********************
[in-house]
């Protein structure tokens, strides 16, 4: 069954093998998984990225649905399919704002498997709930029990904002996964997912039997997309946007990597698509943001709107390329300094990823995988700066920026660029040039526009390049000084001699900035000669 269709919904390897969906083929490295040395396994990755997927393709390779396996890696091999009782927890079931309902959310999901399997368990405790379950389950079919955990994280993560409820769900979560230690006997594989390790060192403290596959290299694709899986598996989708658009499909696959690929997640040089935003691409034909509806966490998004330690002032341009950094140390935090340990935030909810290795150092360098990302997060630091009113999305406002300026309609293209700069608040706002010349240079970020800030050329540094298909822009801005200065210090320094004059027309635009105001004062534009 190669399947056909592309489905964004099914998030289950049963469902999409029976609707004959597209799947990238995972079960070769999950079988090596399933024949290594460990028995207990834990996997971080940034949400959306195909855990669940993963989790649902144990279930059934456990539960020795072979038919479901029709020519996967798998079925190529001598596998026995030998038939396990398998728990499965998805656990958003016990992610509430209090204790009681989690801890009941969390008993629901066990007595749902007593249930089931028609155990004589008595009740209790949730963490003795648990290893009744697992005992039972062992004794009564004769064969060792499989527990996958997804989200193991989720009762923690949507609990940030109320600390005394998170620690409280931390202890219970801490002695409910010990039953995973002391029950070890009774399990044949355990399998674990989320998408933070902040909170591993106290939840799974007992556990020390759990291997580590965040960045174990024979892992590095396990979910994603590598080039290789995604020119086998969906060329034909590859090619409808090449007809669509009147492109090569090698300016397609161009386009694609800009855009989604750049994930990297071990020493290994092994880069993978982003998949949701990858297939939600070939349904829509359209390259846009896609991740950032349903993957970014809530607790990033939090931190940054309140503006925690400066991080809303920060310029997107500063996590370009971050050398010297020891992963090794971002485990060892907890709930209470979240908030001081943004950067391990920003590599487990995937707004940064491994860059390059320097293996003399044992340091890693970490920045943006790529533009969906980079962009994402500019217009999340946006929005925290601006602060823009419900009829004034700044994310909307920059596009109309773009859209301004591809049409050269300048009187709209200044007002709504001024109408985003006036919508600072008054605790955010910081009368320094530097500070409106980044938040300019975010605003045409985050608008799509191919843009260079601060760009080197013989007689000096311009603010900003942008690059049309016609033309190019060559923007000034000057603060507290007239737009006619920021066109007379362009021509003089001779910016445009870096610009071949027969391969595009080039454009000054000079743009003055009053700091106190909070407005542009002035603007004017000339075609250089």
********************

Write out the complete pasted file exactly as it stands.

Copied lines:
[in-house]
């Protein structure tokens, strides 16, 4: 069954093998998984990225649905399919704002498997709930029990904002996964997912039997997309946007990597698509943001709107390329300094990823995988700066920026660029040039526009390049000084001699900035000669 269709919904390897969906083929490295040395396994990755997927393709390779396996890696091999009782927890079931309902959310999901399997368990405790379950389950079919955990994280993560409820769900979560230690006997594989390790060192403290596959290299694709899986598996989708658009499909696959690929997640040089935003691409034909509806966490998004330690002032341009950094140390935090340990935030909810290795150092360098990302997060630091009113999305406002300026309609293209700069608040706002010349240079970020800030050329540094298909822009801005200065210090320094004059027309635009105001004062534009 190669399947056909592309489905964004099914998030289950049963469902999409029976609707004959597209799947990238995972079960070769999950079988090596399933024949290594460990028995207990834990996997971080940034949400959306195909855990669940993963989790649902144990279930059934456990539960020795072979038919479901029709020519996967798998079925190529001598596998026995030998038939396990398998728990499965998805656990958003016990992610509430209090204790009681989690801890009941969390008993629901066990007595749902007593249930089931028609155990004589008595009740209790949730963490003795648990290893009744697992005992039972062992004794009564004769064969060792499989527990996958997804989200193991989720009762923690949507609990940030109320600390005394998170620690409280931390202890219970801490002695409910010990039953995973002391029950070890009774399990044949355990399998674990989320998408933070902040909170591993106290939840799974007992556990020390759990291997580590965040960045174990024979892992590095396990979910994603590598080039290789995604020119086998969906060329034909590859090619409808090449007809669509009147492109090569090698300016397609161009386009694609800009855009989604750049994930990297071990020493290994092994880069993978982003998949949701990858297939939600070939349904829509359209390259846009896609991740950032349903993957970014809530607790990033939090931190940054309140503006925690400066991080809303920060310029997107500063996590370009971050050398010297020891992963090794971002485990060892907890709930209470979240908030001081943004950067391990920003590599487990995937707004940064491994860059390059320097293996003399044992340091890693970490920045943006790529533009969906980079962009994402500019217009999340946006929005925290601006602060823009419900009829004034700044994310909307920059596009109309773009859209301004591809049409050269300048009187709209200044007002709504001024109408985003006036919508600072008054605790955010910081009368320094530097500070409106980044938040300019975010605003045409985050608008799509191919843009260079601060760009080197013989007689000096311009603010900003942008690059049309016609033309190019060559923007000034000057603060507290007239737009006619920021066109007379362009021509003089001779910016445009870096610009071949027969391969595009080039454009000054000079743009003055009053700091106190909070407005542009002035603007004017000339075609250089």